A strange creature has emerged in Chilean politics. The neo-right claims to be center left but pushes narratives and policies of the right. Its members are ex-something who failed to adapt.
It is curious what happens in Chile with some politicians who fail to assimilate their political options and decisions; it’s cringeworthy to seem them being uncomfortable in someone else’s suit.
It also seems they live on past glories; on what they used to be, lost, but want to recover.
These politicians seem trapped in a glorified past. They’re ex-something – -Christian Democracts, -radicals, -lawmakers, -ministers, or other -government members.
Who is that?
They get together and recognize their trajectories, sign three or four declarations a year to defend someone of their group or to attack someone else. They form small movements and try to found parties, but fail because they lack public support and signatures. Most of them are older than 50 and not representative of Chile’s diverse society. They’re just part of an entrenched political elite.
They are also conservative and don’t like changes, some of them, especially ex-Christian Democrats, even opposed divorce and, of course, abortion. Members of this club claim to have stayed true to themselves while others changed, forgetting that new generations arose.
And yet, they claim they are center-left, based on what they were rather than what they are. This is simply an identity conflict.
These folks crossed the political oceans aimlessly until the Constitutional Convention – tasked with hammering out a new Constitution, whose draft was rejected by 62% in a plebiscite – started work. Debate on critical points in the draft catapulted them into the spotlight and provided purpose.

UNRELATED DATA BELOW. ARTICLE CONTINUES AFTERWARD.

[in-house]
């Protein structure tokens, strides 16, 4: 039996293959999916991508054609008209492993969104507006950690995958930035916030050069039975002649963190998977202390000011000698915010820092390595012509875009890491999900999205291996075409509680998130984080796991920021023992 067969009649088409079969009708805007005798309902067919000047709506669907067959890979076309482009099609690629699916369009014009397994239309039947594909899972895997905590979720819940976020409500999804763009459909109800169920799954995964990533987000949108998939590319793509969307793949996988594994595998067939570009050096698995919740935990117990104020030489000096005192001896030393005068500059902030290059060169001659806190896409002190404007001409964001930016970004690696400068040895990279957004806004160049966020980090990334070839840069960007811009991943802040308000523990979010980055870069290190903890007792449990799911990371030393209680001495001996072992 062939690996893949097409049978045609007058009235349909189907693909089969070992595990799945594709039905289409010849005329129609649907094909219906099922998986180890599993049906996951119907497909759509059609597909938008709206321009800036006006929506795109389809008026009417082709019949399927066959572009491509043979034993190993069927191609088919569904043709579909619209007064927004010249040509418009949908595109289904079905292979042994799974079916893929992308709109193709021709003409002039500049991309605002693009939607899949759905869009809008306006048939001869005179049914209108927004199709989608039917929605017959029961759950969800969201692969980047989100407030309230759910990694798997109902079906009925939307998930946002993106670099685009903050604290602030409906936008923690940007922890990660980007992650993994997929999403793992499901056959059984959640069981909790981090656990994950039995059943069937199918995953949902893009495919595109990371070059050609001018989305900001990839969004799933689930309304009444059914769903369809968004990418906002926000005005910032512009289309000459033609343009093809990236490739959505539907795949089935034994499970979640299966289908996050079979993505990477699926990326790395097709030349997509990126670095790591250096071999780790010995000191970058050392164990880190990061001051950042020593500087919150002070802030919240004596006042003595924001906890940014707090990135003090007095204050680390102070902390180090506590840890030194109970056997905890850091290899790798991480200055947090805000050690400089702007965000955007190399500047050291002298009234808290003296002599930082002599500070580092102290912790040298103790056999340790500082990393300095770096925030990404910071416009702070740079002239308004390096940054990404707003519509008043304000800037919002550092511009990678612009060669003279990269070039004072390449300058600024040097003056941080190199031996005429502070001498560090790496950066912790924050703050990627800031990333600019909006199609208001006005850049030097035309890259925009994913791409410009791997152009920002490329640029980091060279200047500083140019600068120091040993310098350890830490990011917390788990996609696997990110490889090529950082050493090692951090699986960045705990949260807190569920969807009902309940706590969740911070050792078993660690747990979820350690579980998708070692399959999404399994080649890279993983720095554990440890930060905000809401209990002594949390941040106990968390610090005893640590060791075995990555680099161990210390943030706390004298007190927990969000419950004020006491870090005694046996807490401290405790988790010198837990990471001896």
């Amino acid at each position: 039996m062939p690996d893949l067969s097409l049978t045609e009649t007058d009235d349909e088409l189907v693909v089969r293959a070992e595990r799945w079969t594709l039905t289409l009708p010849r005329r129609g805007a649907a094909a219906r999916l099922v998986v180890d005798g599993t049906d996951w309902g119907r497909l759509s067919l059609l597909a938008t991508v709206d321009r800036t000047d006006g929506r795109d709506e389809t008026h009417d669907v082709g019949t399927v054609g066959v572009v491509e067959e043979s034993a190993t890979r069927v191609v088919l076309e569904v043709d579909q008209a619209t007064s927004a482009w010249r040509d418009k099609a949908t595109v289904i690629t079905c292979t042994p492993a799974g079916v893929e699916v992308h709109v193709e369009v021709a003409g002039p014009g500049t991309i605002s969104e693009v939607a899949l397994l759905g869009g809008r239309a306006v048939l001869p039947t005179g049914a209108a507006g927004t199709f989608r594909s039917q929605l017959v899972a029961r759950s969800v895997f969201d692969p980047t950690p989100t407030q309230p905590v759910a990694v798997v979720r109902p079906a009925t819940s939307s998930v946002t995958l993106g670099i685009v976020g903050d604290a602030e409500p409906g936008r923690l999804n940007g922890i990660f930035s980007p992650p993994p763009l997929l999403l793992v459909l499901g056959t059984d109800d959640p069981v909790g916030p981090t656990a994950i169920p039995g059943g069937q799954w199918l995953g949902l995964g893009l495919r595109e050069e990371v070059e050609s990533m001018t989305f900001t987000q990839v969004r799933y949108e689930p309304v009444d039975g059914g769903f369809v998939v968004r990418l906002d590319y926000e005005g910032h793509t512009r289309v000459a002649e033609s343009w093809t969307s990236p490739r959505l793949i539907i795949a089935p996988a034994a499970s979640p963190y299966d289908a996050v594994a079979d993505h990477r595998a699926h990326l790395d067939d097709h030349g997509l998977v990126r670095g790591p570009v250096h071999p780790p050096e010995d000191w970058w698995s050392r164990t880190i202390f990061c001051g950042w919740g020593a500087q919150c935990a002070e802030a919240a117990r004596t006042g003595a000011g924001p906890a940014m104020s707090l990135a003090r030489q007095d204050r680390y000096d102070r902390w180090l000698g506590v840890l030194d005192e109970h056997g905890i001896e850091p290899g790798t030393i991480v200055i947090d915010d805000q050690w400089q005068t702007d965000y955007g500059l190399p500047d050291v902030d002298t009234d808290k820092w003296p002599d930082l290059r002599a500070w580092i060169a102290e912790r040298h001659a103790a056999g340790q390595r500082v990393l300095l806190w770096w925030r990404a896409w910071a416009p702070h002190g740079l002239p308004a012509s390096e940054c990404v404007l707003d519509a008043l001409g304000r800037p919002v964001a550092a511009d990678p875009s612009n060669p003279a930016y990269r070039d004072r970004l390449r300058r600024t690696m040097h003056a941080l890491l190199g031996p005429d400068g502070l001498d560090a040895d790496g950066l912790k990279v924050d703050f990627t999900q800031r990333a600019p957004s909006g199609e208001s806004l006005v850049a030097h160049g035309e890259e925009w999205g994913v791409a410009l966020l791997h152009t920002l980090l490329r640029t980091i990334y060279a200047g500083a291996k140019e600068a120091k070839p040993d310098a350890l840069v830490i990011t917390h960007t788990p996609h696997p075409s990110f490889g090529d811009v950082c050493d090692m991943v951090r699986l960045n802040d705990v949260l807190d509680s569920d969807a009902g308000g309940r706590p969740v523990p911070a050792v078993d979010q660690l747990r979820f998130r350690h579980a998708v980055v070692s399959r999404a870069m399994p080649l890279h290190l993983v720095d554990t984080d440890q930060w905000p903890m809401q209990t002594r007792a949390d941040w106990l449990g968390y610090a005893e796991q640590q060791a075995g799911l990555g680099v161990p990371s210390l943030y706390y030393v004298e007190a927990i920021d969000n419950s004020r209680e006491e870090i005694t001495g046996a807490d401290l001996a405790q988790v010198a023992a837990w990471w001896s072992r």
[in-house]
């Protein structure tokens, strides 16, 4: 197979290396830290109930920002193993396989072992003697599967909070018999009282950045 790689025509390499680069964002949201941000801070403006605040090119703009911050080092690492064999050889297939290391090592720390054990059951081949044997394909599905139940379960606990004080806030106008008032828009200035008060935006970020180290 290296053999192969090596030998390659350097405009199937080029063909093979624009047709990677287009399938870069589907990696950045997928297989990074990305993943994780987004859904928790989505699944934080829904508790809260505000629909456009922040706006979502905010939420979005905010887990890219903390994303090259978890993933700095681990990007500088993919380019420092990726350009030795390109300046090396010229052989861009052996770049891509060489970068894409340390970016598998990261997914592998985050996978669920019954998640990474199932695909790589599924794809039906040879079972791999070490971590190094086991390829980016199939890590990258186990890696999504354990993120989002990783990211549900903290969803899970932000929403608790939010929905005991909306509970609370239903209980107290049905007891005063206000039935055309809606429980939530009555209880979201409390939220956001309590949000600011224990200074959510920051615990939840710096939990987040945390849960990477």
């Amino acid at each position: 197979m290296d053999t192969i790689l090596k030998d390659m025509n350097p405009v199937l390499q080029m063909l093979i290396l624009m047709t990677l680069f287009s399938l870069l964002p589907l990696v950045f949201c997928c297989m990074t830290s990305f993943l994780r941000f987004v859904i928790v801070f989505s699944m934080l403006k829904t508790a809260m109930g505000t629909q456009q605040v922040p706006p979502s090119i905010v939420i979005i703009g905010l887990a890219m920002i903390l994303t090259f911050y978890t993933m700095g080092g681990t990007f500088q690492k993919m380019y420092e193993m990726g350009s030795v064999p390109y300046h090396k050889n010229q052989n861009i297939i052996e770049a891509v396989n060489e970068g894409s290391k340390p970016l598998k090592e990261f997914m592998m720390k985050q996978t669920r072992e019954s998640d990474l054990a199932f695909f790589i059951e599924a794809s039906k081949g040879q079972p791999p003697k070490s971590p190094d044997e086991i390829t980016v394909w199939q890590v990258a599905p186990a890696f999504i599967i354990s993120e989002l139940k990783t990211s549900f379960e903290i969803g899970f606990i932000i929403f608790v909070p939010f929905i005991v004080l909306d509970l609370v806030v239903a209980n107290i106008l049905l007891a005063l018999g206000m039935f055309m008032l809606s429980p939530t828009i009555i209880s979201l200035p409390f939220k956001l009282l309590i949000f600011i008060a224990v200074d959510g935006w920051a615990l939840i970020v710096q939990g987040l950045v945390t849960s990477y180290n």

They promoted the reject option long before the final draft was ready and within a few weeks they took the initiative, even surprising the traditional right, whose best strategy until then was to hide its main figures because they were so unpopular, and a new Constitution was still popular.
That’s when the Chilean neo-right emerged in all its splendor, deploying a conservative narrative, which even left the traditional right somewhat stunned. The head of right-wing UDI party, which was opposed to a new Constitution, Javier Macaya, looked like a centrist next to persons like Cristián Warnken, leader of the Amarillos movement, or former Christian Democrat Senators Matías Walker and Ximena Rincón.
And the presidency of Gabriel Boric provided the neo-right with another boost. Its members are taking a more hardline position against the government than even the traditional right.
But why can’t they accept who they are? Do they think citizens will fall for the center-left label? It doesn’t seem so for now, since the neo-right is very much perceived as linked to the oligarchy, which provokes popular rejection.
The emergence of this neo-right is a very curious phenomenon. Apart from the Chile Vamos coalition, only few want to be called right-wingers. It is as if it was unpopular and should be avoided rhetorically if not politically.
Most pathetic are those that once were clearly left. Javiera Parada was member of a progressive party and a functionary during the Bachelet governments, but never reached the prominence she thought she was owed. Recently she led a campaign of a former minister of the right-wing Sebastián Piñera government to become head of Evópoli party. Oscar Garretón was a minister under Allende, but has been advancing right-wing discourse and policies for years. Several such examples exist.
Even though this neo-right has an ambiguous identity, in essence it wants power. Nobody knows how much public support it really has, nor does it have parliamentary representation, but still had influence in the agreement for the second constitutional process and demands to be able to nominate representatives for the experts committee.
Now it emerged the neo-right is working on agreements with the traditional right-wing and the far-right Republican Action to get representatives elected. And they still say they are center left.
Germán Silva Cuadra is an expert in corporate communications and a regular commentator on Chilean politics. His latest book is ‘No te reconozco Chile. Cómo entender al país que noqueó a la elite.’ Germán tweets under @gsilvacuadra.